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Exploring Colorado, USA thanks to his Mountain Trike off road wheelchair

23rd October 2015

General News MT Adventures Press

Exploring Colorado, USA thanks to his Mountain Trike off road wheelchair


Bryan Keene, while on an outing at Bobcat Ridge Natural Area, demonstrates how he can alternate the motion of the levers to push his Mountain Trike forward. The Mountain Trike is an adaptive cycling machine for people with disabilities. (Jessica Benes / Loveland Reporter-Herald)

Bryan Keene had always enjoyed the outdoors.

When he moved to Greeley in July 2001, he was eager to explore the hiking trails around Northern Colorado.

However, he didn't get the chance right away because he was in a vehicle accident in November that same year and became paralyzed from the chest down.

"I didn't get to explore much of Colorado until 2014," he said, which is when he received a Mountain Trike made in the United Kingdom that finally allowed him to get on unpaved, rugged paths and actually traverse them rather than get stuck in his traditional wheelchair.

Keene said he went looking for offroad wheelchairs and found the Mountain Trike in a YouTube video.

Spokes N' Motion in Denver is the only U.S. distributor of the trike and has been for only about a year and a half.

"I contacted the Denver distributor and set up a demo in 2013," he said. "Within five minutes, I said out loud, 'This will drastically change my life.'"

However, the bike cost about $7,500 and was cost prohibitive. He mentioned it on Facebook and told other adaptive sports groups in Colorado about the trike. Members of the Northern Colorado Cowboy Church in Lucerne where he goes to church decided to start a fundraiser in secret. They raised the funds to buy the trike for him.

He said the church was doing a series of sermons called "Got It for You" and were buying gifts for people in need.

"They were going out and buying gifts for people to show that you can pour out love to people that don't have to be just deserving people, you can show it to anyone," Keene said.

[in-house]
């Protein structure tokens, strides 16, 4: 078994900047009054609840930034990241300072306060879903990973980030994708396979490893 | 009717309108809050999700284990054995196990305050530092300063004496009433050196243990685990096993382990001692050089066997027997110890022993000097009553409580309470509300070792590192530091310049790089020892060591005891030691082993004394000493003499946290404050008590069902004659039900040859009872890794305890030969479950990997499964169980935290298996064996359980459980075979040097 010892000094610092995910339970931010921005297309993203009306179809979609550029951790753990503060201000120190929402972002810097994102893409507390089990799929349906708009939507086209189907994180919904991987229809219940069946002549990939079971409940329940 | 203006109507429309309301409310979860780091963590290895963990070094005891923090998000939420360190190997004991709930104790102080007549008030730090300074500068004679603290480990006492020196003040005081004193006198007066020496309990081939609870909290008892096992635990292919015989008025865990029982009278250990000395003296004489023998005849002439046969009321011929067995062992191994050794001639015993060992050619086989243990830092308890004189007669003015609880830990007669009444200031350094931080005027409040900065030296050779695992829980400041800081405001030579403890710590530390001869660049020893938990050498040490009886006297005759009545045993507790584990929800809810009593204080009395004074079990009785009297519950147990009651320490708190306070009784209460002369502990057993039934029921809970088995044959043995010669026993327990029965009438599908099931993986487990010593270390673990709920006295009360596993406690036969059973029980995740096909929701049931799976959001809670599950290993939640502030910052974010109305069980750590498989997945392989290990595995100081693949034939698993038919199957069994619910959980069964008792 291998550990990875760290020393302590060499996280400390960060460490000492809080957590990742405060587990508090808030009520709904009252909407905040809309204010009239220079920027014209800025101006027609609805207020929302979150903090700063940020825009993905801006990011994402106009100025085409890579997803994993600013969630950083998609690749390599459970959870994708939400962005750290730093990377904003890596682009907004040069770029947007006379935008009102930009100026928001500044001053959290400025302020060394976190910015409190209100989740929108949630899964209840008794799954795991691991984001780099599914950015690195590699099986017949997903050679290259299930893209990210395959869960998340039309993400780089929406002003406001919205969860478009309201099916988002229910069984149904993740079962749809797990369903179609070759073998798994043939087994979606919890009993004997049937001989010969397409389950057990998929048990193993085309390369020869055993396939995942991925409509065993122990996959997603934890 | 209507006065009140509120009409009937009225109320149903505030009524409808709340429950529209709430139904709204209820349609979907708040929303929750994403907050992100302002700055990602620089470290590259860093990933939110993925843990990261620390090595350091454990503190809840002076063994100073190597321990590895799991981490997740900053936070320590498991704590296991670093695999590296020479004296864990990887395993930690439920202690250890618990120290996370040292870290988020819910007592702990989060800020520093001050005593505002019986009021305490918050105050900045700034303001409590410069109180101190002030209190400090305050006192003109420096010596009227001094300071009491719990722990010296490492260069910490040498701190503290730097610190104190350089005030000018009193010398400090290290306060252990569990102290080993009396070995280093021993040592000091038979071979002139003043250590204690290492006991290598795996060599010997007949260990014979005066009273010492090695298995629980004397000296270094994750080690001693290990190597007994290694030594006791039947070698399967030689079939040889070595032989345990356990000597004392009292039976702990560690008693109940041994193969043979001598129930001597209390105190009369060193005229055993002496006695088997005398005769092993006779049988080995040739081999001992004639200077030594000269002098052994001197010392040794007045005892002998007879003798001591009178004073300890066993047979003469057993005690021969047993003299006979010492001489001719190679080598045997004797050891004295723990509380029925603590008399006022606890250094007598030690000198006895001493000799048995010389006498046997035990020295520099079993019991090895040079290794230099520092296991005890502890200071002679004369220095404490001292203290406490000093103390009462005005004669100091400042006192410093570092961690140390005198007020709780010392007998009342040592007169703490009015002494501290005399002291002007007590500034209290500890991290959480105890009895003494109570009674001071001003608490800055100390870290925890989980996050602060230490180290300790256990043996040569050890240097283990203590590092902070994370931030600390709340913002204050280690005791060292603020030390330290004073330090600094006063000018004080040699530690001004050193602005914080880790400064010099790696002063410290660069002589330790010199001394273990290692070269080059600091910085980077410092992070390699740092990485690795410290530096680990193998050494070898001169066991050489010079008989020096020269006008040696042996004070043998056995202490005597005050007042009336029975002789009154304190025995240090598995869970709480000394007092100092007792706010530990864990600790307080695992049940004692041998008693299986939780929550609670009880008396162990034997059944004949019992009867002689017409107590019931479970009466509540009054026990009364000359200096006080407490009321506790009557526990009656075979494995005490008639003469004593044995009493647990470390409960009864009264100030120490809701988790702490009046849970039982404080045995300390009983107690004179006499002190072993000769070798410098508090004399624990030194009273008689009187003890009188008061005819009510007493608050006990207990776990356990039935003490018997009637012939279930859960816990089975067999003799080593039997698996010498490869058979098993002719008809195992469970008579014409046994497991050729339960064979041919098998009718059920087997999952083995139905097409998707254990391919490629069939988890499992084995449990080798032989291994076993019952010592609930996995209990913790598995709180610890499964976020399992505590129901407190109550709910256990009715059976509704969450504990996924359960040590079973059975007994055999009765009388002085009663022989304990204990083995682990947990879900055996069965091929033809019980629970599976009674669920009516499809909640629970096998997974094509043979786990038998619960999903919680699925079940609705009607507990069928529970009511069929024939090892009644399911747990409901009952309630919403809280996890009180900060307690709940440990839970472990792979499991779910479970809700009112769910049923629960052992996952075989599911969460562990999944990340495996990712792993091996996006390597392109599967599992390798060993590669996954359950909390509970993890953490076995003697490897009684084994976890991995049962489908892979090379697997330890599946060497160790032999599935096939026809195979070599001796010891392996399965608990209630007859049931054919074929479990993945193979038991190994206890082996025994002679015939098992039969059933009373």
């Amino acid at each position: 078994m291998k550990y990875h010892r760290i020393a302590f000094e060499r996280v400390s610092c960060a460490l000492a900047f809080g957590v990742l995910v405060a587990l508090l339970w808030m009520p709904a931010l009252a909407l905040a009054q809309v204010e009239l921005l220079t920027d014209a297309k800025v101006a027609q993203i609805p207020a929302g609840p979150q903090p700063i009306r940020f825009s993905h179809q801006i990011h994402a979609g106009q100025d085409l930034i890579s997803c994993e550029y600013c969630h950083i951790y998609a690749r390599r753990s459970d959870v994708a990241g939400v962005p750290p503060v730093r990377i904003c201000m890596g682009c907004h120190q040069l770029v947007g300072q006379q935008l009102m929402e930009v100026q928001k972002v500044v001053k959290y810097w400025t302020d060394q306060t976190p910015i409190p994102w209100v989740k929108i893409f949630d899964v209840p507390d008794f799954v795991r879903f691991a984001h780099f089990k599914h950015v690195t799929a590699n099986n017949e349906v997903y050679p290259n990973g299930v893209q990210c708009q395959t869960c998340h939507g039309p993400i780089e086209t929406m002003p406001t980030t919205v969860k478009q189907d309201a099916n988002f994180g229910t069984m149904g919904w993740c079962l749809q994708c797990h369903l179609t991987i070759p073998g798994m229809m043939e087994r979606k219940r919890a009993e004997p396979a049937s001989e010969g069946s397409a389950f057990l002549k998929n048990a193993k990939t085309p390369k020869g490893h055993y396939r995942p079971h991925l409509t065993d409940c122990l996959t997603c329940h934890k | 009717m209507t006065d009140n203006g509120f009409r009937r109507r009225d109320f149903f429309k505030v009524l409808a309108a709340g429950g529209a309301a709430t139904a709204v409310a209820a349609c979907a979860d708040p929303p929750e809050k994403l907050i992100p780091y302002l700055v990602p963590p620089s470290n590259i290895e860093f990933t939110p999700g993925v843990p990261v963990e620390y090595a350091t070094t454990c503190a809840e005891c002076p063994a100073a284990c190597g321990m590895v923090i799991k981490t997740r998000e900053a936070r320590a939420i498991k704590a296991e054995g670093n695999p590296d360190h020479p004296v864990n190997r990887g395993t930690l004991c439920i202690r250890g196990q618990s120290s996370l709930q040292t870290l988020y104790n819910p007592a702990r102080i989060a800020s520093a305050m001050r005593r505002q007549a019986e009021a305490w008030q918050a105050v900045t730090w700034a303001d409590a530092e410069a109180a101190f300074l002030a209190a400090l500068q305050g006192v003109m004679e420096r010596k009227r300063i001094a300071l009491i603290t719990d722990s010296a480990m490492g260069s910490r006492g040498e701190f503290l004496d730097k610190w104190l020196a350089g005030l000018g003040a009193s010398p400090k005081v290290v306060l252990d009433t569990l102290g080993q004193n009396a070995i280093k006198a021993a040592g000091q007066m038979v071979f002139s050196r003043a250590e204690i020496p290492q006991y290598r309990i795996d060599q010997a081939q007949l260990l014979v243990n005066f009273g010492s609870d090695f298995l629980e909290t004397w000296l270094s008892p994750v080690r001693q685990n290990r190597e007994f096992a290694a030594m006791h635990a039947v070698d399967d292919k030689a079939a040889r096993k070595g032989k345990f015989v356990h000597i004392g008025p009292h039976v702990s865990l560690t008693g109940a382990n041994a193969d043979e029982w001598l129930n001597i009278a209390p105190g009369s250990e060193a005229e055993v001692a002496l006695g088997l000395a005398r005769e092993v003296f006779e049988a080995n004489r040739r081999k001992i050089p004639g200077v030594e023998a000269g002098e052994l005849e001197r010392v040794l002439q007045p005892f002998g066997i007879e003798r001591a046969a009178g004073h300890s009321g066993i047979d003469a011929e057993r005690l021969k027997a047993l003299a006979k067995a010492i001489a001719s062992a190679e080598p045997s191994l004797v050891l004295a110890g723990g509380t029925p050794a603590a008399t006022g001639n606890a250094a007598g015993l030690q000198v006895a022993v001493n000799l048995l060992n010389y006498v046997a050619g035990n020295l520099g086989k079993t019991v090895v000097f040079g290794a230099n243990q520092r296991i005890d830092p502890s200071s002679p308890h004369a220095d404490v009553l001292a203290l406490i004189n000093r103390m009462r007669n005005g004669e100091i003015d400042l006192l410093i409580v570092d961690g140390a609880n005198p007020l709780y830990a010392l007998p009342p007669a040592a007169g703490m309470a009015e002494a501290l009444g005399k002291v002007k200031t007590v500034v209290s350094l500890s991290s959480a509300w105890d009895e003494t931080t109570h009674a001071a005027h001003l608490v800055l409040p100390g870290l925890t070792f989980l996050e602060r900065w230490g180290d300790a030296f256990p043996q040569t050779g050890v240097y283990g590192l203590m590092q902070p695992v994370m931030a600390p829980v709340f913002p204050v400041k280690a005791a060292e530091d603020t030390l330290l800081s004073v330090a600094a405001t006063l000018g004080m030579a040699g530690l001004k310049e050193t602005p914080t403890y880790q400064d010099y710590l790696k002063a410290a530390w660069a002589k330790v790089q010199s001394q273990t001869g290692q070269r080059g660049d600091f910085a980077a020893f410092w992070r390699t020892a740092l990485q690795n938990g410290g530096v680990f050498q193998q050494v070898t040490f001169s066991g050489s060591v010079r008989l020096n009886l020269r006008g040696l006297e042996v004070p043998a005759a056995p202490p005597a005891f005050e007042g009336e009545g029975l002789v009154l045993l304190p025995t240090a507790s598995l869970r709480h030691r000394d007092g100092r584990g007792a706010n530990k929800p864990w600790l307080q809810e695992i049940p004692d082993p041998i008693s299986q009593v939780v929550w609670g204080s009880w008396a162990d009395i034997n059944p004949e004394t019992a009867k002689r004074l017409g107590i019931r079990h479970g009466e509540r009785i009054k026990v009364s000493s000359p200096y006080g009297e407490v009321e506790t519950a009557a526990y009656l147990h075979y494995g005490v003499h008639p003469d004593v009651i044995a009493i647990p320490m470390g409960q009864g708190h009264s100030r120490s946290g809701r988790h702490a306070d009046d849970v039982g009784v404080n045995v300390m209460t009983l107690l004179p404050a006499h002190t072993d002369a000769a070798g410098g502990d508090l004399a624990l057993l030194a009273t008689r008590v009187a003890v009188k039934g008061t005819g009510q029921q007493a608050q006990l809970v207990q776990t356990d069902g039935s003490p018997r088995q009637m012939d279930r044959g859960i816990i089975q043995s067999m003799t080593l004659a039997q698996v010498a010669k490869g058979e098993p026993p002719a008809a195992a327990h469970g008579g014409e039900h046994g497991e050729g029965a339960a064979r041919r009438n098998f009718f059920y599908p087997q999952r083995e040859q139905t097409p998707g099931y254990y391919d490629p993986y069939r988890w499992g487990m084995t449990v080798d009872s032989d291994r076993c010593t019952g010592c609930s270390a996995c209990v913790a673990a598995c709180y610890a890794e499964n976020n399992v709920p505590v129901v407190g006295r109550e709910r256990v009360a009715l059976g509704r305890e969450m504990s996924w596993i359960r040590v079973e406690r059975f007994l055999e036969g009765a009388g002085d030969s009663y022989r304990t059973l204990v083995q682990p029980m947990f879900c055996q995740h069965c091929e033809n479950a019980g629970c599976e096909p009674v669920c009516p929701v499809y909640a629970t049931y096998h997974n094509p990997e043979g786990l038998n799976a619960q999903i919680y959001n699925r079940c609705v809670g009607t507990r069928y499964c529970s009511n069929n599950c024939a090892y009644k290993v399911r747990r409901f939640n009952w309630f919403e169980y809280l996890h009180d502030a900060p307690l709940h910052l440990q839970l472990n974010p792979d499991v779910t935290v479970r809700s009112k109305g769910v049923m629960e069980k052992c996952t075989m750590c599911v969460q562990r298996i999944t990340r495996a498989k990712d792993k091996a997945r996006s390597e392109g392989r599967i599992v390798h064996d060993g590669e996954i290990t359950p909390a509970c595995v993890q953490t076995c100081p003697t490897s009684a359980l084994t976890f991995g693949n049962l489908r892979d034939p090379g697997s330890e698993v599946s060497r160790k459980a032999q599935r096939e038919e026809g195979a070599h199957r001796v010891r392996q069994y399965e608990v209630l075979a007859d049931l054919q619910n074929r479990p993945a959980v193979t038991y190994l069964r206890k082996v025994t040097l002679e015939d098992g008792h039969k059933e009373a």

The members of the church felt that everyone should be able to experience nature, that it's not just a luxury.

Keene figured that it was a luxury that only able-bodied people could afford to do. He figured it was something that wasn't in his power to change.

Until they presented that Mountain Trike to him in May 2014.

Keene had been in a wheelchair for many years and hadn't been doing much exercise before coming across the Mountain Trike. He couldn't use a recumbent because it laid down too far, and he couldn't use a machine that required him to use his abs.

The Mountain Trike has a "beveled back rest" that he said "really sucks him in and keeps him in place so he doesn't fall over." Other offroad manual trikes he found for disabled people were heavy and large and required a pickup truck.

He can fold down his Mountain Trike to fit in his car, and cruise with it right into a restaurant, since it looks similar to a wheelchair.

"This enables people with higher levels of injury to participate in these activities," Keene said. "I just couldn't get on those other adaptable equipment."

He said he was passionate about the trike even though he wasn't an owner at the time because he saw how quickly it could change his life and thought there must be many disabled people around that could take advantage of this.

"I haven't seen anything else out there that can cater to higher injuries," he said.

He loves going out on the trails at Bobcat Ridge Natural Area, Soapstone Prairie Natural Area and Red Mountain Open Space.




"With a normal wheelchair, you just can't do any of those trails," he said. "This allows me to go through mud, sand, water, all that stuff that typically a normal user won't want to go through."

He pushes two levers to guide the trike forward, which means his hands never have to touch the tires or the mud and snow they might accumulate.

"It is quite a workout, at first I could only maybe do two miles in this thing. Now I'm up to seven or so miles," he said.

He added that it's a great conversation piece, since people always want to know how he's out on the trails in a wheelchair.

The Mountain Trike allowed him to go from experiencing about 5 to 10 percent of the world to 40 to 50 percent.

Keene worked as a 911 dispatcher for Rocky Mountain National Park from 2002 to 2007 and was never able to explore those trails until now.

"Since I've had the Mountain Trike I've been able to go out on these trails in Rocky and explore what I only envisioned before what people described," he said.

Before, the only views he got were what he could see from a car, which wasn't the same at all.

"The feeling I get when I'm a couple miles in on a trail; that euphoric feeling. Almost every time I look around and feel so blessed I'm here," he said.

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